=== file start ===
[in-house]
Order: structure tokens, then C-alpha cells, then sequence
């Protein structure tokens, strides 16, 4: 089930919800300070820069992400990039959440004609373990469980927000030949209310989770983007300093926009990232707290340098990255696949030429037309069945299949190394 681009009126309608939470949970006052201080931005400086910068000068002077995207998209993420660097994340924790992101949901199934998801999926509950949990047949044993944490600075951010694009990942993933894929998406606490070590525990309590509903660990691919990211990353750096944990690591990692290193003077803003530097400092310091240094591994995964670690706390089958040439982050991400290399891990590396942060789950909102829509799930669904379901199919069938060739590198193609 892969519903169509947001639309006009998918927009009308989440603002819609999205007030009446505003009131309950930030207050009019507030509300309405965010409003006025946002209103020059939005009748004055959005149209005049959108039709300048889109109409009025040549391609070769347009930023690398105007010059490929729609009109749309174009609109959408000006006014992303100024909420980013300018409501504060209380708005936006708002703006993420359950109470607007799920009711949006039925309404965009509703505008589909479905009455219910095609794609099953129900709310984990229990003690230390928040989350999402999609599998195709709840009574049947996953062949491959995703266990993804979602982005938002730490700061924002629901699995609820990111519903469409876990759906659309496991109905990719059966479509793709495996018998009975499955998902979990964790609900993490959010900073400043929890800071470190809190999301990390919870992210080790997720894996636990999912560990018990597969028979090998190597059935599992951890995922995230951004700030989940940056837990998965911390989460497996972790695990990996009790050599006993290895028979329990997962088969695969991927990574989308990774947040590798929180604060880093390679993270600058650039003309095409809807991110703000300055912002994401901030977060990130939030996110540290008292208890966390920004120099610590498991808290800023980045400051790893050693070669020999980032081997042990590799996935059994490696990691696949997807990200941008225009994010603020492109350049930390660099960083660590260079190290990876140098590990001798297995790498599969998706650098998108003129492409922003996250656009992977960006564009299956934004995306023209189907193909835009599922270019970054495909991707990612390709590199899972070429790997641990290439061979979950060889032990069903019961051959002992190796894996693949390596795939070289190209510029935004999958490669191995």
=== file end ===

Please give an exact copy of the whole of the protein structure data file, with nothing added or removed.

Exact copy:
[in-house]
Order: structure tokens, then C-alpha cells, then sequence
């Protein structure tokens, strides 16, 4: 089930919800300070820069992400990039959440004609373990469980927000030949209310989770983007300093926009990232707290340098990255696949030429037309069945299949190394 681009009126309608939470949970006052201080931005400086910068000068002077995207998209993420660097994340924790992101949901199934998801999926509950949990047949044993944490600075951010694009990942993933894929998406606490070590525990309590509903660990691919990211990353750096944990690591990692290193003077803003530097400092310091240094591994995964670690706390089958040439982050991400290399891990590396942060789950909102829509799930669904379901199919069938060739590198193609 892969519903169509947001639309006009998918927009009308989440603002819609999205007030009446505003009131309950930030207050009019507030509300309405965010409003006025946002209103020059939005009748004055959005149209005049959108039709300048889109109409009025040549391609070769347009930023690398105007010059490929729609009109749309174009609109959408000006006014992303100024909420980013300018409501504060209380708005936006708002703006993420359950109470607007799920009711949006039925309404965009509703505008589909479905009455219910095609794609099953129900709310984990229990003690230390928040989350999402999609599998195709709840009574049947996953062949491959995703266990993804979602982005938002730490700061924002629901699995609820990111519903469409876990759906659309496991109905990719059966479509793709495996018998009975499955998902979990964790609900993490959010900073400043929890800071470190809190999301990390919870992210080790997720894996636990999912560990018990597969028979090998190597059935599992951890995922995230951004700030989940940056837990998965911390989460497996972790695990990996009790050599006993290895028979329990997962088969695969991927990574989308990774947040590798929180604060880093390679993270600058650039003309095409809807991110703000300055912002994401901030977060990130939030996110540290008292208890966390920004120099610590498991808290800023980045400051790893050693070669020999980032081997042990590799996935059994490696990691696949997807990200941008225009994010603020492109350049930390660099960083660590260079190290990876140098590990001798297995790498599969998706650098998108003129492409922003996250656009992977960006564009299956934004995306023209189907193909835009599922270019970054495909991707990612390709590199899972070429790997641990290439061979979950060889032990069903019961051959002992190796894996693949390596795939070289190209510029935004999958490669191995």